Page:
On Tuesday, March 2nd we picked up the dogs from the kennel and walked to Mud Island River Park. The park is only accessible by foot. One of the main features of the park is a large model of the Mississippi River and its watershed. There was supposed to be water running through the model but there was none during our visit. There’s a large field to walk the dogs and an oversized Memphis sign for photos.

On the way back to the hotel, we stopped and got take out BBQ from the famous Rendezvous restaurant for lunch. Joe got ribs of course and I got a pulled chicken salad.

Experiencing and learning about Black history was an important part of our Deep South Road Trip and so our next stop was the Lorraine Motel. This is where Dr. Martin Luther King, Jr. was assassinated. It has been converted to a Civil Rights Museum and was closed during our visit. Dr. King was in Memphis to support a sanitation workers’ strike when he was shot. You can see the balcony where he was shot and replicas of 1960’s era cars in the parking lot.

There was an obvious presence outside the property. A older lady was protesting being forcibly removed after the assassination. She was living at the motel at the time. She has been protesting since 1968 and the locals say she has never missed a day even during large snow storms. We decided it best not to approach her as the locals advised against it.

Joe continued his rib tasting at Central BBQ which is a short walk from the Lorraine Motel. We were able to sit outside with the dogs. The waitress’ and staff were very accommodating and friendly. The dogs were a big hit with them.

I felt like we experienced as much as Memphis as we could during COVID. Memphis is not terribly dog friendly and for the most part is a dirty city. I feel like 3 days was more than enough time to see the city and have no plans to visit it again. In the future I would have researched museum closures and would have planned the trip toward the end of the week when more things were open and the nightlife was more alive.

Clarksdale, Mississippi

On March 3rd, we left Memphis, turned on the blues mix I had made on my IPOD and set out for Clarksdale, Mississippi. Hernando DeSoto River Park was recommended by one of our waitress’ so we stopped to check out the park and have a short hike with the dogs. The park is nothing special and I would not recommend this park except as a picnic spot.

Our next stop was the Tunica County River Park in MS. The road to the park was ominous as there were many large abandoned casino resorts. It looked like an apocalypse had happened. This appeared to be way before COVID as the vegetation growing in the parking lots and buildings were quite established. There was no one at the park we did not go inside the museum but had a short walk around the grounds and set off once again.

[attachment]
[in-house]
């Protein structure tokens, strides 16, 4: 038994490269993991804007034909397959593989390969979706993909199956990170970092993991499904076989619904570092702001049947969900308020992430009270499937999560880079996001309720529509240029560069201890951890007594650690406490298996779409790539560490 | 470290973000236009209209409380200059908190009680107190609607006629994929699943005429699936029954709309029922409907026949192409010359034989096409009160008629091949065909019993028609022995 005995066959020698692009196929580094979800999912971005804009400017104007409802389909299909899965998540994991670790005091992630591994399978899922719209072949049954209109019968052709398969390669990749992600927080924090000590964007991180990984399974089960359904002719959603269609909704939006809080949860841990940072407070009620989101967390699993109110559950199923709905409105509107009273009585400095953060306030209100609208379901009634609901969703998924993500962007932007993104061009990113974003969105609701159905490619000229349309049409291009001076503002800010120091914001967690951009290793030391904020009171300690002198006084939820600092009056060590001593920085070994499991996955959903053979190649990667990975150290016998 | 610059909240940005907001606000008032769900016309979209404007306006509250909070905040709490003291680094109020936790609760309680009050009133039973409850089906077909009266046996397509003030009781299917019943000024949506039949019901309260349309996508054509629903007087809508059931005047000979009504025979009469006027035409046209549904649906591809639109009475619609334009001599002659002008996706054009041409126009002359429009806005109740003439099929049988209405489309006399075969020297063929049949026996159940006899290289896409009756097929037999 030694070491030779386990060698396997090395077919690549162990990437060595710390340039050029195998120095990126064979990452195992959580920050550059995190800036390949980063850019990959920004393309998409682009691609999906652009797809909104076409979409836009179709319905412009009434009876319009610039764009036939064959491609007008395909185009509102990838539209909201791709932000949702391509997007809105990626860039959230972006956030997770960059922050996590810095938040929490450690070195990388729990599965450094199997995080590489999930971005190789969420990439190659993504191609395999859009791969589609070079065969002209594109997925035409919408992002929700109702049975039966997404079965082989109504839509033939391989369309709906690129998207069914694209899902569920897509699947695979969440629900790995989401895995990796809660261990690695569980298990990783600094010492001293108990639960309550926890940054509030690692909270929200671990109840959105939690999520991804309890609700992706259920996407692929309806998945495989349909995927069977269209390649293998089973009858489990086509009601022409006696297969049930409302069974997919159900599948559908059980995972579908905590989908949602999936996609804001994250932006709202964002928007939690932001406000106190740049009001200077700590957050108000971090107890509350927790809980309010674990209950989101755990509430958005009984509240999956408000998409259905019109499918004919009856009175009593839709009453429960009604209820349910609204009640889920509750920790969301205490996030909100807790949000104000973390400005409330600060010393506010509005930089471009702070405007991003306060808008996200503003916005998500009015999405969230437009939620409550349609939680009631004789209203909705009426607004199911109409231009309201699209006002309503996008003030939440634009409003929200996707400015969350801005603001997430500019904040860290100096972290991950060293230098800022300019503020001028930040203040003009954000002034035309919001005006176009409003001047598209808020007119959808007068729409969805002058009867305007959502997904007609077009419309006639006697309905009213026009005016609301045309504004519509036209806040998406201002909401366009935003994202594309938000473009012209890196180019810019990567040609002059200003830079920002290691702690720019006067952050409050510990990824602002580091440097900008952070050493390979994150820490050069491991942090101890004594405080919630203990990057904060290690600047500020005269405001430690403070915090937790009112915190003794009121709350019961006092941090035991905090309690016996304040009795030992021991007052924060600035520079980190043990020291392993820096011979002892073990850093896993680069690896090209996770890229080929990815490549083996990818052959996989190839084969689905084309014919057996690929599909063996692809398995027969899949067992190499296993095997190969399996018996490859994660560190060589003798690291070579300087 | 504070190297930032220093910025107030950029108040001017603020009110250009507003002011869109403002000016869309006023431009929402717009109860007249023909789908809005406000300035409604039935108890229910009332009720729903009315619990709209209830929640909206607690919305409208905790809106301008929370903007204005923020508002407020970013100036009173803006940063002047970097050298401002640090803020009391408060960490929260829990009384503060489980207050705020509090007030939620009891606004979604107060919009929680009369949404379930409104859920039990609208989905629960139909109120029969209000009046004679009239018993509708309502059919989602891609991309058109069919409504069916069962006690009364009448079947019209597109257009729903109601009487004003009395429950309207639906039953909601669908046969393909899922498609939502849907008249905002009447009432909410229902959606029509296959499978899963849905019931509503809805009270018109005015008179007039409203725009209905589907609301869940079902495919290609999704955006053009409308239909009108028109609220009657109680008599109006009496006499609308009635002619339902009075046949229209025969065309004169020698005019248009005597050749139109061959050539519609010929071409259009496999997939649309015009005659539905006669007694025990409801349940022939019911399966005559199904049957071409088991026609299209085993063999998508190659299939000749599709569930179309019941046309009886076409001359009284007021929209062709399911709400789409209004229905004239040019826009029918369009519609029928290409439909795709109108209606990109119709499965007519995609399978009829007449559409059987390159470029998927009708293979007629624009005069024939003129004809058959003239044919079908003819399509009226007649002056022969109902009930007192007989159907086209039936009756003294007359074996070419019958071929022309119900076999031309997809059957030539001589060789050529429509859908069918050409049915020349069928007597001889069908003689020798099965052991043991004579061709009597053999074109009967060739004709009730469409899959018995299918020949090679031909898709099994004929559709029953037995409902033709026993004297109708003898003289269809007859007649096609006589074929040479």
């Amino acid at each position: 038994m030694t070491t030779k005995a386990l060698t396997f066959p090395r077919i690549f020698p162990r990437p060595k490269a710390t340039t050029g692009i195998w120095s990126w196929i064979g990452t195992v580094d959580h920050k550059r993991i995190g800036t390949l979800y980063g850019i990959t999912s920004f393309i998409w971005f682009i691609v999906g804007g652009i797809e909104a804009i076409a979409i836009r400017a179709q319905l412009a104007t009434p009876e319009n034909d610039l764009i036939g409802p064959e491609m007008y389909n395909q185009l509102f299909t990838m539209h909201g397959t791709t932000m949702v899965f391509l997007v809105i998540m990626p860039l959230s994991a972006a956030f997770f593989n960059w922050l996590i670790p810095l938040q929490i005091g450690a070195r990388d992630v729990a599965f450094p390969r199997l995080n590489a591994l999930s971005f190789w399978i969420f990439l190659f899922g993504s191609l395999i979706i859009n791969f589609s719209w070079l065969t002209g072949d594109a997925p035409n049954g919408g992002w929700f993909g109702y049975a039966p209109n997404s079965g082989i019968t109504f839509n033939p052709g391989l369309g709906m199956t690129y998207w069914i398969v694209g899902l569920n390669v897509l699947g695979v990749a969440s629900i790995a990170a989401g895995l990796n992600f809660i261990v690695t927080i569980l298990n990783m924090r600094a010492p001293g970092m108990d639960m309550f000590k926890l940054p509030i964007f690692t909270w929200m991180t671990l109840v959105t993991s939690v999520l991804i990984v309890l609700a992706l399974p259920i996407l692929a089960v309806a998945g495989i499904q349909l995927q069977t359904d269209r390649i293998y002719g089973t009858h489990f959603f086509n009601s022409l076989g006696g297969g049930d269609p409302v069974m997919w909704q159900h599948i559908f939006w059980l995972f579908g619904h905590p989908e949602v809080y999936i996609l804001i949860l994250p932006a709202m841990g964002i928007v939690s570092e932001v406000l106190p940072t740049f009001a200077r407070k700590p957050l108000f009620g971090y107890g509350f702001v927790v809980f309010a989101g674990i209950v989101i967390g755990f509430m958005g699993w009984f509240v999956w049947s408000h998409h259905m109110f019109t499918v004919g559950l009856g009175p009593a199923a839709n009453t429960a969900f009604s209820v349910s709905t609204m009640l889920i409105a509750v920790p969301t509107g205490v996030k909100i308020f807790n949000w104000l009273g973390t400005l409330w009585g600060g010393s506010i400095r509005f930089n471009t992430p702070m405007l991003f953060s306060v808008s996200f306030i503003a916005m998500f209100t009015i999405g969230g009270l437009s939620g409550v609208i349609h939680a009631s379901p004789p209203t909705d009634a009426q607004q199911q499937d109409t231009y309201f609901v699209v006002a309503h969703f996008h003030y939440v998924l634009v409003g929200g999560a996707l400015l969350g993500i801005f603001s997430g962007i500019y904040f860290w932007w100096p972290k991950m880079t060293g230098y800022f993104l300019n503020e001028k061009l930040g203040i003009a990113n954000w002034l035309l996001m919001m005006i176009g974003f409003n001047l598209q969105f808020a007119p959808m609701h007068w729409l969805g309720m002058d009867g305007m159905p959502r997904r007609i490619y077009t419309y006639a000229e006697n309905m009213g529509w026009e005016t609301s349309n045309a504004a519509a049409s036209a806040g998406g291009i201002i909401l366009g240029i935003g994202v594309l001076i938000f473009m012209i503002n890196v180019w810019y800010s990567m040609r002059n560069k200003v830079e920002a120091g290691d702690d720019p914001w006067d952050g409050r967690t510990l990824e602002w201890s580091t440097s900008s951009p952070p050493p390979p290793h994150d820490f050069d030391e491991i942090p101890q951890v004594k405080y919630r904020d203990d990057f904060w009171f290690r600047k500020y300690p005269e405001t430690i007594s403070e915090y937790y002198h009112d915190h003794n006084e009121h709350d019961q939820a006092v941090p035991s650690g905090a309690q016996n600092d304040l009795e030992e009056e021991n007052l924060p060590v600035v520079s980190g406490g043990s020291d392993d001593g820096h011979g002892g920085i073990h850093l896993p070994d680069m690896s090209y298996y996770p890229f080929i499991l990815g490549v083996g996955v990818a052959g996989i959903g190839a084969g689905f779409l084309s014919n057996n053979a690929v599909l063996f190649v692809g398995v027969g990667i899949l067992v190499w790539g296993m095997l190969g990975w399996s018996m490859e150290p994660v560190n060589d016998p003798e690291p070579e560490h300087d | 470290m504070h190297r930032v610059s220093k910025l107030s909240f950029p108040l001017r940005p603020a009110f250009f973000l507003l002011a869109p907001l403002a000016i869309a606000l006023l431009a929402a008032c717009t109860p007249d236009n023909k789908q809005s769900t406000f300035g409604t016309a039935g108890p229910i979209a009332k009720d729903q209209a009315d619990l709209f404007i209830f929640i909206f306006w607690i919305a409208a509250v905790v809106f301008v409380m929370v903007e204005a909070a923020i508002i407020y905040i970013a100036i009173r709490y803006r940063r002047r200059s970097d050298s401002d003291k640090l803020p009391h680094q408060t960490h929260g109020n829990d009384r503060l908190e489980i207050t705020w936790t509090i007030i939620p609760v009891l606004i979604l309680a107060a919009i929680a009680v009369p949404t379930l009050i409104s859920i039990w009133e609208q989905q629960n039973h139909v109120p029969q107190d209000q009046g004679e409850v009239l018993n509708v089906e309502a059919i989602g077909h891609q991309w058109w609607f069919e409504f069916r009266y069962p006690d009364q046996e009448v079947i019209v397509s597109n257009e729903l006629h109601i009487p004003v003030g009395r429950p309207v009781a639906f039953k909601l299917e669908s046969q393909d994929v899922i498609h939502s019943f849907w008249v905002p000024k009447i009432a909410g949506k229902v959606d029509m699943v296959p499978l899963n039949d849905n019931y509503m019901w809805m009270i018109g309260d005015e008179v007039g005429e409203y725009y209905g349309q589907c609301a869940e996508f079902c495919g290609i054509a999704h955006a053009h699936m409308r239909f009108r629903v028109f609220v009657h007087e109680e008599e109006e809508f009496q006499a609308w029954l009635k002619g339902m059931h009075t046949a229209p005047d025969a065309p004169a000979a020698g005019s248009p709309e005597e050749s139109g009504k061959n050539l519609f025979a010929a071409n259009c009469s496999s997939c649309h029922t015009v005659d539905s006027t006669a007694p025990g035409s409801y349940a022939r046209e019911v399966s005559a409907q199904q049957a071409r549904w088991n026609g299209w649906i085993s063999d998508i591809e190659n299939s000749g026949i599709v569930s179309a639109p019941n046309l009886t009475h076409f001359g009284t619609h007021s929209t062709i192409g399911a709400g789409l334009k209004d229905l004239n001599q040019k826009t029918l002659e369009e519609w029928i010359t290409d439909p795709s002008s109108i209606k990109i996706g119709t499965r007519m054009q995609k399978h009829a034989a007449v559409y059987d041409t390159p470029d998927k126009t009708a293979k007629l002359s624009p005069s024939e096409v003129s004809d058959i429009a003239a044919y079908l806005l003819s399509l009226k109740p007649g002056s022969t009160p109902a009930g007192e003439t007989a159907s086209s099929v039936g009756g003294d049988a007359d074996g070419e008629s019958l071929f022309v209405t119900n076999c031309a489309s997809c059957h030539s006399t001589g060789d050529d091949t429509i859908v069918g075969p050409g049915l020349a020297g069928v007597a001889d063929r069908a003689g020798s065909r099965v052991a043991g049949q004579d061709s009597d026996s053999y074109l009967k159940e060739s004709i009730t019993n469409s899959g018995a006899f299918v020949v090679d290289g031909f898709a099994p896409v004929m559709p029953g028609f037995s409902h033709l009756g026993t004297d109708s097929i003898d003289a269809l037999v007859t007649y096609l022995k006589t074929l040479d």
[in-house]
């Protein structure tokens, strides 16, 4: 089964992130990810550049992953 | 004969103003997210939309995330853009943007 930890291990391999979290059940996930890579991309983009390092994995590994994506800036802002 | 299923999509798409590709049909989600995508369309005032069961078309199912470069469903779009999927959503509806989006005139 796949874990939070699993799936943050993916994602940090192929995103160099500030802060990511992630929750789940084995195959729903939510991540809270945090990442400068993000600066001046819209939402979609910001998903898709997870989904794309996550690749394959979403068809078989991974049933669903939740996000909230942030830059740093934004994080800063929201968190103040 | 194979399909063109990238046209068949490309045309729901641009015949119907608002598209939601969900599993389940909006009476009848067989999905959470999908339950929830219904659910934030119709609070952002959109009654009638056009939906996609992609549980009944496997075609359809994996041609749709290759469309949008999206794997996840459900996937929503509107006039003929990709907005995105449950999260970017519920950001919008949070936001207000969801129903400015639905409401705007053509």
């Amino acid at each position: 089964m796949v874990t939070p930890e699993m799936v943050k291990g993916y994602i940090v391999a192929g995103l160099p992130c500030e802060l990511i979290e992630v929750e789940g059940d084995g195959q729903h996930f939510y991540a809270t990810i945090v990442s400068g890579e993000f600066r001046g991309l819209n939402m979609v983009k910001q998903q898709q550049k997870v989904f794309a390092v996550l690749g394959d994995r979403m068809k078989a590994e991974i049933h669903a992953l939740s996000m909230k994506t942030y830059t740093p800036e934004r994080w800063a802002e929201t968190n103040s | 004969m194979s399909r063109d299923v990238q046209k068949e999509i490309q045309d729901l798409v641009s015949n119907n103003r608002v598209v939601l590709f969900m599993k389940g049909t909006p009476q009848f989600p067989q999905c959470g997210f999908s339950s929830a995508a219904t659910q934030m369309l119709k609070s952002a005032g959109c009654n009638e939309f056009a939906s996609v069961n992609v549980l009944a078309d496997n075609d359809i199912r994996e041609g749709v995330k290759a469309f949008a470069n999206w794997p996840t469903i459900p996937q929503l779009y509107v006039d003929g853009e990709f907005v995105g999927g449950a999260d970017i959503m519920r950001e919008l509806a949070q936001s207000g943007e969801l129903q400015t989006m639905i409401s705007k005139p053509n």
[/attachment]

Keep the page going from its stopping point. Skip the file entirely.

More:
We stopped to see several blues trail areas of interest and interpretive signs along the way as well as an historic log cabin. Almost all of the blues attractions were dilapidated and abandoned.

There are many Indian mounds in the area including these Salomon Mounds. The mounds were used for ceremonial purposes and to bury their dead.

For lunch we stopped at the famous Hollywood Café in Robinsonville, MS. The café hosts live blues music and has hosted many famous blues singers. The waitress was really friendly, the drinks were strong, and the the catfish was delicious. You’ve got to have catfish when you’re taking a Deep South Road Trip! The Hollywood café is in the middle of no where and is easy to pass without giving it a second thought.

Learning about blues music was part of our Deep South Road Trip. The town of Clarksdale is the epicenter for blues music. Unfortunately the famous Ground Zero Blue Club was closed due to COVID restrictions but the manager let us take pictures inside.

We checked into the Shack Up Inn just outside of town. The property has many renovated sharecropper shacks to stay in. Dogs are allowed so that was a huge plus. The bar and restaurant were not open during our stay. They usually have live music and festivals on the grounds. The place looked like a fun place to stay during non-COVID times. The shacks were very reasonably priced, clean and were uniquely decorated inside.

There were very few options for dinner since most places were shut down and we have dogs. We bundled up and ate outside at Hooker Grocery and Eatery. The food was upscale and delicious.

Jackson, MS

On Thursday, March 4th we continued our journey destined for Jackson, MS. Our first stop was at the Winterville Indian Mounds. The museum was closed, but we walked around the mounds and read the interpretive signs.

I was super excited for our next stop: Leland Mississippi, birthplace of Kermit the Frog! The town has a museum and surprise it was open (a novelty during COVID)! The volunteer who was running the museum even let us bring our dogs inside.